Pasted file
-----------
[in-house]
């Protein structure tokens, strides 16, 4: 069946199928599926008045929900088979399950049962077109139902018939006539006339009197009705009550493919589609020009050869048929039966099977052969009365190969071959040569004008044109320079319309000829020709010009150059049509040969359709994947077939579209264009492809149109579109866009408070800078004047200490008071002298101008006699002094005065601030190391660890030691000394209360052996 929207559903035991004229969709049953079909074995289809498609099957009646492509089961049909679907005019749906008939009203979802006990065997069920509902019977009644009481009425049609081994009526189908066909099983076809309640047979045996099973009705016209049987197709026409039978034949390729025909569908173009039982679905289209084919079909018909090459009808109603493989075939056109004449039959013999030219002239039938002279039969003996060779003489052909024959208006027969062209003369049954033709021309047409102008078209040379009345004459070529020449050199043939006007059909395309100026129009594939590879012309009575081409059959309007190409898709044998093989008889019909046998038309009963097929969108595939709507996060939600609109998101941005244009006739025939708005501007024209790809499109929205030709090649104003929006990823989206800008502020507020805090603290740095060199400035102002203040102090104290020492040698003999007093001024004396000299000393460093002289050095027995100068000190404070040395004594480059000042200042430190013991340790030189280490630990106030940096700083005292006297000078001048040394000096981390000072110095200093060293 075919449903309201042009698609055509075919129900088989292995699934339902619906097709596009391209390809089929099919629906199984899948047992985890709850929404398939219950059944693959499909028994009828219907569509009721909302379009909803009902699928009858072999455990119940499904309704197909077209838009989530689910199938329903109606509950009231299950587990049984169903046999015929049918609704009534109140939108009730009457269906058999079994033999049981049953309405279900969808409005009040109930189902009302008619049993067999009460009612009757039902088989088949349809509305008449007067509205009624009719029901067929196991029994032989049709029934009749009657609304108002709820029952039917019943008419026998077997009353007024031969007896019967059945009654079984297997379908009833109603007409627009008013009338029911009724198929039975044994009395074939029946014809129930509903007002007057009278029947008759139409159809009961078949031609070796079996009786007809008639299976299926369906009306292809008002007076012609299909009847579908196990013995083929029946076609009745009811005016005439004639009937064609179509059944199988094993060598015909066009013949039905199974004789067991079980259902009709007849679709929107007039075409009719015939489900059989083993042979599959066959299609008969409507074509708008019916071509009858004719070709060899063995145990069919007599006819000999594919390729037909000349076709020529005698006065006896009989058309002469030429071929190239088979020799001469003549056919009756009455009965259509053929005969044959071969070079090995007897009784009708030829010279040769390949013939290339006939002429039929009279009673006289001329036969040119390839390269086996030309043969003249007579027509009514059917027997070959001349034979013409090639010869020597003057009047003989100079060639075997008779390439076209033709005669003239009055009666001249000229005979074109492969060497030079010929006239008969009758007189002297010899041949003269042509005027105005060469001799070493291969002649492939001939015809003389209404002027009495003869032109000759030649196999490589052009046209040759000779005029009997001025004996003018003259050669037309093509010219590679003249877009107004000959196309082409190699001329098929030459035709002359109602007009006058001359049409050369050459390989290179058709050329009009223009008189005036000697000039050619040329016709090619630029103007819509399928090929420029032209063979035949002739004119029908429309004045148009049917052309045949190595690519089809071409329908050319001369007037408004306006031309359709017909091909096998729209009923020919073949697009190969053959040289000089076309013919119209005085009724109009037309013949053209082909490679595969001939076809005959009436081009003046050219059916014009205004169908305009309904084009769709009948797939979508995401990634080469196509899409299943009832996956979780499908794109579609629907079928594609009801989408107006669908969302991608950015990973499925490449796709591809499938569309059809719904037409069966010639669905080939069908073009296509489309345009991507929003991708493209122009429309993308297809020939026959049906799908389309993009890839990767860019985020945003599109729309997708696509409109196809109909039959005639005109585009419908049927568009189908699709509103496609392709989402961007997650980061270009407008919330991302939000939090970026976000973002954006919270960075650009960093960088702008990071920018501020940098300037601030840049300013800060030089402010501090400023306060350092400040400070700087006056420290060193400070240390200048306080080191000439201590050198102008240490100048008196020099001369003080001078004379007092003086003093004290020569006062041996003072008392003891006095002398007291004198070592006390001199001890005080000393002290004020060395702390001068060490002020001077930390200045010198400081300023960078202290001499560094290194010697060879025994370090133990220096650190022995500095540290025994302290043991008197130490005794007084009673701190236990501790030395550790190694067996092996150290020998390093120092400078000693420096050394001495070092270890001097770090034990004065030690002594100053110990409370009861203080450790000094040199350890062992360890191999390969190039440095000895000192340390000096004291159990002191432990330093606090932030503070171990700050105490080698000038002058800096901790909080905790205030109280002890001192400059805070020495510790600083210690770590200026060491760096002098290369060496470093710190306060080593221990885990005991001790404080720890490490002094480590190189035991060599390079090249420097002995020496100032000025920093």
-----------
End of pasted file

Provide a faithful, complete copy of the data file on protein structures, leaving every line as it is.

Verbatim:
[in-house]
């Protein structure tokens, strides 16, 4: 069946199928599926008045929900088979399950049962077109139902018939006539006339009197009705009550493919589609020009050869048929039966099977052969009365190969071959040569004008044109320079319309000829020709010009150059049509040969359709994947077939579209264009492809149109579109866009408070800078004047200490008071002298101008006699002094005065601030190391660890030691000394209360052996 929207559903035991004229969709049953079909074995289809498609099957009646492509089961049909679907005019749906008939009203979802006990065997069920509902019977009644009481009425049609081994009526189908066909099983076809309640047979045996099973009705016209049987197709026409039978034949390729025909569908173009039982679905289209084919079909018909090459009808109603493989075939056109004449039959013999030219002239039938002279039969003996060779003489052909024959208006027969062209003369049954033709021309047409102008078209040379009345004459070529020449050199043939006007059909395309100026129009594939590879012309009575081409059959309007190409898709044998093989008889019909046998038309009963097929969108595939709507996060939600609109998101941005244009006739025939708005501007024209790809499109929205030709090649104003929006990823989206800008502020507020805090603290740095060199400035102002203040102090104290020492040698003999007093001024004396000299000393460093002289050095027995100068000190404070040395004594480059000042200042430190013991340790030189280490630990106030940096700083005292006297000078001048040394000096981390000072110095200093060293 075919449903309201042009698609055509075919129900088989292995699934339902619906097709596009391209390809089929099919629906199984899948047992985890709850929404398939219950059944693959499909028994009828219907569509009721909302379009909803009902699928009858072999455990119940499904309704197909077209838009989530689910199938329903109606509950009231299950587990049984169903046999015929049918609704009534109140939108009730009457269906058999079994033999049981049953309405279900969808409005009040109930189902009302008619049993067999009460009612009757039902088989088949349809509305008449007067509205009624009719029901067929196991029994032989049709029934009749009657609304108002709820029952039917019943008419026998077997009353007024031969007896019967059945009654079984297997379908009833109603007409627009008013009338029911009724198929039975044994009395074939029946014809129930509903007002007057009278029947008759139409159809009961078949031609070796079996009786007809008639299976299926369906009306292809008002007076012609299909009847579908196990013995083929029946076609009745009811005016005439004639009937064609179509059944199988094993060598015909066009013949039905199974004789067991079980259902009709007849679709929107007039075409009719015939489900059989083993042979599959066959299609008969409507074509708008019916071509009858004719070709060899063995145990069919007599006819000999594919390729037909000349076709020529005698006065006896009989058309002469030429071929190239088979020799001469003549056919009756009455009965259509053929005969044959071969070079090995007897009784009708030829010279040769390949013939290339006939002429039929009279009673006289001329036969040119390839390269086996030309043969003249007579027509009514059917027997070959001349034979013409090639010869020597003057009047003989100079060639075997008779390439076209033709005669003239009055009666001249000229005979074109492969060497030079010929006239008969009758007189002297010899041949003269042509005027105005060469001799070493291969002649492939001939015809003389209404002027009495003869032109000759030649196999490589052009046209040759000779005029009997001025004996003018003259050669037309093509010219590679003249877009107004000959196309082409190699001329098929030459035709002359109602007009006058001359049409050369050459390989290179058709050329009009223009008189005036000697000039050619040329016709090619630029103007819509399928090929420029032209063979035949002739004119029908429309004045148009049917052309045949190595690519089809071409329908050319001369007037408004306006031309359709017909091909096998729209009923020919073949697009190969053959040289000089076309013919119209005085009724109009037309013949053209082909490679595969001939076809005959009436081009003046050219059916014009205004169908305009309904084009769709009948797939979508995401990634080469196509899409299943009832996956979780499908794109579609629907079928594609009801989408107006669908969302991608950015990973499925490449796709591809499938569309059809719904037409069966010639669905080939069908073009296509489309345009991507929003991708493209122009429309993308297809020939026959049906799908389309993009890839990767860019985020945003599109729309997708696509409109196809109909039959005639005109585009419908049927568009189908699709509103496609392709989402961007997650980061270009407008919330991302939000939090970026976000973002954006919270960075650009960093960088702008990071920018501020940098300037601030840049300013800060030089402010501090400023306060350092400040400070700087006056420290060193400070240390200048306080080191000439201590050198102008240490100048008196020099001369003080001078004379007092003086003093004290020569006062041996003072008392003891006095002398007291004198070592006390001199001890005080000393002290004020060395702390001068060490002020001077930390200045010198400081300023960078202290001499560094290194010697060879025994370090133990220096650190022995500095540290025994302290043991008197130490005794007084009673701190236990501790030395550790190694067996092996150290020998390093120092400078000693420096050394001495070092270890001097770090034990004065030690002594100053110990409370009861203080450790000094040199350890062992360890191999390969190039440095000895000192340390000096004291159990002191432990330093606090932030503070171990700050105490080698000038002058800096901790909080905790205030109280002890001192400059805070020495510790600083210690770590200026060491760096002098290369060496470093710190306060080593221990885990005991001790404080720890490490002094480590190189035991060599390079090249420097002995020496100032000025920093």